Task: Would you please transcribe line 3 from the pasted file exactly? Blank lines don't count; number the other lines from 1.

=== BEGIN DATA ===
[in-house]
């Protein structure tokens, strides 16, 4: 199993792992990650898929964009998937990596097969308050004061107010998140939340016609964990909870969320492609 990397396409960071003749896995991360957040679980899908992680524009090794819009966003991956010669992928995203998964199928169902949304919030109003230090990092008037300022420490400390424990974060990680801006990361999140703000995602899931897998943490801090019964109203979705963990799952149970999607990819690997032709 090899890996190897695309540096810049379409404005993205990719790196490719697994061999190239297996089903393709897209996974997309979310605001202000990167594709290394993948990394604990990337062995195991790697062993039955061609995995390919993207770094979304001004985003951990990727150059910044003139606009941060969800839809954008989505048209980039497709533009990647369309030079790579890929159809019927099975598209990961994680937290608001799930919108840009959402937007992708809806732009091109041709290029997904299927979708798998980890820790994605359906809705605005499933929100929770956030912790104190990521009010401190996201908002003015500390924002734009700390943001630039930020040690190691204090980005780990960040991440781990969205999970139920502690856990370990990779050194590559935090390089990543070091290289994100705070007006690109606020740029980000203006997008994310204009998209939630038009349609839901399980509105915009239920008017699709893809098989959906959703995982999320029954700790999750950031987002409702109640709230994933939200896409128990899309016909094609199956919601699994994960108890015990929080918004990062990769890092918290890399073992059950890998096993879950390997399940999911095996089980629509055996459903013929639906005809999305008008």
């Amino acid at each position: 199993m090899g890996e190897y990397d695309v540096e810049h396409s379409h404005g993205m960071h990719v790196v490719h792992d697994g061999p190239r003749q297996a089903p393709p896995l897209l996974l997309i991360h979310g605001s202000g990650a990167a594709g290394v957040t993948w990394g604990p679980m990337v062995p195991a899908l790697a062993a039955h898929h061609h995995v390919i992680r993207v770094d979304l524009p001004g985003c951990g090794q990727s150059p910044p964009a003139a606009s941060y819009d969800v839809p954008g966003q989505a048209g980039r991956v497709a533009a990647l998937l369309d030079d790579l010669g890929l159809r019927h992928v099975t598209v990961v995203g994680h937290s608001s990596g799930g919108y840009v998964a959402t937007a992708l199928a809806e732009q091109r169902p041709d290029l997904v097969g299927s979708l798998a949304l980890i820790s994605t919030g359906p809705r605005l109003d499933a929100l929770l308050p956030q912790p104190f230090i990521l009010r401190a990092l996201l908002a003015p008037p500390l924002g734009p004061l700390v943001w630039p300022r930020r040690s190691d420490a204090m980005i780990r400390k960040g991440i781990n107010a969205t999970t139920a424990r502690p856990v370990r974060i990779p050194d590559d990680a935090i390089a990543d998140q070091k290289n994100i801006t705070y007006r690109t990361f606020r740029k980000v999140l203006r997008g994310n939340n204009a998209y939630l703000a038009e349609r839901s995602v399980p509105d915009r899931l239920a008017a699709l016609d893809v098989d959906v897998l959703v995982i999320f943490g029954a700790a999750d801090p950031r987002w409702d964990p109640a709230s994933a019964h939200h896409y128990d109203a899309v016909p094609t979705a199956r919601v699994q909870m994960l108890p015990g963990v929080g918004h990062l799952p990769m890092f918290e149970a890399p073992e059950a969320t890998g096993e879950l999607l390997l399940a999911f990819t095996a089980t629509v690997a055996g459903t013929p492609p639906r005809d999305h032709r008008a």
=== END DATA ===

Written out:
């Amino acid at each position: 199993m090899g890996e190897y990397d695309v540096e810049h396409s379409h404005g993205m960071h990719v790196v490719h792992d697994g061999p190239r003749q297996a089903p393709p896995l897209l996974l997309i991360h979310g605001s202000g990650a990167a594709g290394v957040t993948w990394g604990p679980m990337v062995p195991a899908l790697a062993a039955h898929h061609h995995v390919i992680r993207v770094d979304l524009p001004g985003c951990g090794q990727s150059p910044p964009a003139a606009s941060y819009d969800v839809p954008g966003q989505a048209g980039r991956v497709a533009a990647l998937l369309d030079d790579l010669g890929l159809r019927h992928v099975t598209v990961v995203g994680h937290s608001s990596g799930g919108y840009v998964a959402t937007a992708l199928a809806e732009q091109r169902p041709d290029l997904v097969g299927s979708l798998a949304l980890i820790s994605t919030g359906p809705r605005l109003d499933a929100l929770l308050p956030q912790p104190f230090i990521l009010r401190a990092l996201l908002a003015p008037p500390l924002g734009p004061l700390v943001w630039p300022r930020r040690s190691d420490a204090m980005i780990r400390k960040g991440i781990n107010a969205t999970t139920a424990r502690p856990v370990r974060i990779p050194d590559d990680a935090i390089a990543d998140q070091k290289n994100i801006t705070y007006r690109t990361f606020r740029k980000v999140l203006r997008g994310n939340n204009a998209y939630l703000a038009e349609r839901s995602v399980p509105d915009r899931l239920a008017a699709l016609d893809v098989d959906v897998l959703v995982i999320f943490g029954a700790a999750d801090p950031r987002w409702d964990p109640a709230s994933a019964h939200h896409y128990d109203a899309v016909p094609t979705a199956r919601v699994q909870m994960l108890p015990g963990v929080g918004h990062l799952p990769m890092f918290e149970a890399p073992e059950a969320t890998g096993e879950l999607l390997l399940a999911f990819t095996a089980t629509v690997a055996g459903t013929p492609p639906r005809d999305h032709r008008a």